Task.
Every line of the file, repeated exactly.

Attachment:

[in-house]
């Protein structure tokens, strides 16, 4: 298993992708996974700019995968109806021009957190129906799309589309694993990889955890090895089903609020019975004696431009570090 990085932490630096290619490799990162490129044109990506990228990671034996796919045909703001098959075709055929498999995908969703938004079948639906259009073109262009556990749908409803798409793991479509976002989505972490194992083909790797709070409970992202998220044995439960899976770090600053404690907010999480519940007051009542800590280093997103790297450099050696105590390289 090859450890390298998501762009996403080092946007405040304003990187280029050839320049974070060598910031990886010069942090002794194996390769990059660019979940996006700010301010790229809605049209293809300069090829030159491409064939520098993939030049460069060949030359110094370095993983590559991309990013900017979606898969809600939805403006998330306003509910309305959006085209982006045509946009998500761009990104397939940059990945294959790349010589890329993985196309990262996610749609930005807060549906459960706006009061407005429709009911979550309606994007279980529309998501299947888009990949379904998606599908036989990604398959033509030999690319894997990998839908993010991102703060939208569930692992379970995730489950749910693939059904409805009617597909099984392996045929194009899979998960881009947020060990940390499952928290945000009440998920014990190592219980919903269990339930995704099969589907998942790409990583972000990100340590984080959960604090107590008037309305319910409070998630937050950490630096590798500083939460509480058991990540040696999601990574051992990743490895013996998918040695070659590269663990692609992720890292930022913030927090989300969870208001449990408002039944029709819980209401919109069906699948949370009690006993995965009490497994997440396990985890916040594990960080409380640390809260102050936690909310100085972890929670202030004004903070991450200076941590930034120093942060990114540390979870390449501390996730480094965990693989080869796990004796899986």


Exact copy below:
[in-house]
């Protein structure tokens, strides 16, 4: 298993992708996974700019995968109806021009957190129906799309589309694993990889955890090895089903609020019975004696431009570090 990085932490630096290619490799990162490129044109990506990228990671034996796919045909703001098959075709055929498999995908969703938004079948639906259009073109262009556990749908409803798409793991479509976002989505972490194992083909790797709070409970992202998220044995439960899976770090600053404690907010999480519940007051009542800590280093997103790297450099050696105590390289 090859450890390298998501762009996403080092946007405040304003990187280029050839320049974070060598910031990886010069942090002794194996390769990059660019979940996006700010301010790229809605049209293809300069090829030159491409064939520098993939030049460069060949030359110094370095993983590559991309990013900017979606898969809600939805403006998330306003509910309305959006085209982006045509946009998500761009990104397939940059990945294959790349010589890329993985196309990262996610749609930005807060549906459960706006009061407005429709009911979550309606994007279980529309998501299947888009990949379904998606599908036989990604398959033509030999690319894997990998839908993010991102703060939208569930692992379970995730489950749910693939059904409805009617597909099984392996045929194009899979998960881009947020060990940390499952928290945000009440998920014990190592219980919903269990339930995704099969589907998942790409990583972000990100340590984080959960604090107590008037309305319910409070998630937050950490630096590798500083939460509480058991990540040696999601990574051992990743490895013996998918040695070659590269663990692609992720890292930022913030927090989300969870208001449990408002039944029709819980209401919109069906699948949370009690006993995965009490497994997440396990985890916040594990960080409380640390809260102050936690909310100085972890929670202030004004903070991450200076941590930034120093942060990114540390979870390449501390996730480094965990693989080869796990004796899986």